The most intriguing concept I identified with from the training was "the shared experience." The notion that a group of individuals could build a bond, trusting relationship, and understanding of each other based on a common experience such as living with mental illness, and enduring the emotional turmoil, terrible symptoms, and fruitful recovery, no matter how unique the journey.

As I reminisce about my journey living with mental illness I remember my peers who I came into contact with in the state hospital, clubhouse, support groups, and Certified Peer Specialist training. Engaging in peer support gives me purpose- I remember participating in a WRAP (Wellness Recovery Action Plan) class facilitated by peers and imagining myself leading recovery discussion groups.

The first time I led a recovery discussion group was in 2009. First, I mentioned to my therapist that I wanted to facilitate our schizophrenia support group. Soon afterwards she spoke with her supervisor and gave me approval to co-facilitate the meeting with her. In the beginning we would debrief after the meeting and she would identify teaching moments and my strengths. By doing this I felt empowered, and I encouraged peers to take leadership roles by co-facilitating groups in the mental health center, NAMI meetings, and other networks. I've mentored three peers into leadership positions, and it feels great!

When I attended the CPS training in 2011 I did not know what to expect. However, after the training I felt like I can make a bigger impact on peers' lives with the tools the training equipped me with. The training was intense, but also empowering. I met several peers who wanted to take on leadership roles in the community and were acting on this goal through the training. The training reinforced my goal to make it my business and career to support peers and families in recovery.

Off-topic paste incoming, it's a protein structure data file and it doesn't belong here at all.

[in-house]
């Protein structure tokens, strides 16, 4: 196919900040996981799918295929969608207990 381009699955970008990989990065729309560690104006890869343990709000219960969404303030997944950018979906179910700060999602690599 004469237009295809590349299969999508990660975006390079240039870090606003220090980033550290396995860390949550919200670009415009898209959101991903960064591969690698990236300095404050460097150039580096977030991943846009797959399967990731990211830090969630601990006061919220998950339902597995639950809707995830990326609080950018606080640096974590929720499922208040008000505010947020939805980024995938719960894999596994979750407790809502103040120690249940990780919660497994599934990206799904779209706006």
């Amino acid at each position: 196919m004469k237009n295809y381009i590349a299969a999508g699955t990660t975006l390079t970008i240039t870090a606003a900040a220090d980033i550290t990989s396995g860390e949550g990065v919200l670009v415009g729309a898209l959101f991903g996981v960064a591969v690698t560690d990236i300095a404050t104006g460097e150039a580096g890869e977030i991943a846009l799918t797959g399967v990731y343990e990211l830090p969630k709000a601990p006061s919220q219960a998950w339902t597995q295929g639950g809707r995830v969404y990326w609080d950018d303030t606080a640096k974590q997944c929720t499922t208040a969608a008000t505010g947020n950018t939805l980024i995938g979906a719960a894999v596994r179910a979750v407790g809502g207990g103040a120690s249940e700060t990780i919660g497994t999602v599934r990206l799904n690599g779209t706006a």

While I was in the state hospital, my mother told me I would be an evangelist one day- sharing my story about how I made it through with schizophrenia, I did not know it would become my purpose. Now I embrace my recovery and encourage peers to do same in order to help themselves and other peers.

To learn more about schizophrenia visit Embracing My Mind, NAMI, Choices in Recovery, or Schizophrenia Society of Nova Scotia (Canada).

Saturday, January 5, 2013

Comparisons, Perspectives, and Struggles

I, like many of my peers have experienced disturbing thoughts, anxiety, and have missed doses of medication when I should not have, over the past year. Part of me desires to be normal- I mean to not be dependant on medication daily- but I've experienced a glimpse of the consequences, which can be detrimental. I understand how critical it is to stay complaint even more so than a professional can express to me, because I've witnessed the dark side of Ashley, which has been out of control, out of character, and very scared.

Some individuals get the wrong impression about me from my blog- some think I handle my illness perfectly or that I am too optimistic- when that is far from the situation. I was not diagnosed with all the answers- I, like my peers have challenges- and it took a lot of practice, effort, and support to get to where I am today. Yes, I am proud of my recovery and have come a long way with the support of treatment and others, however, I have setbacks too, which I articulate sometimes.

There are a lot of struggles I leave off the blog because it is too personal and complicated to explain. For example my personal relationships, family life, and family struggles. Because this blog is about my illness, I leave a large part of my life out and focus on a big but also narrow aspect of my life- schizophrenia.

I do not like to be compared to because I am not into that, and I believe we should each compare ourselves to our best self. I am grateful that others look up to me, and I love to mentor peers and offer support when asked, but sometimes that puts a lot of pressure on me. I feel pressured to stay well. Yes, I maintain recovery for myself and family, but I also challenge myself for my peers that look to me for answers.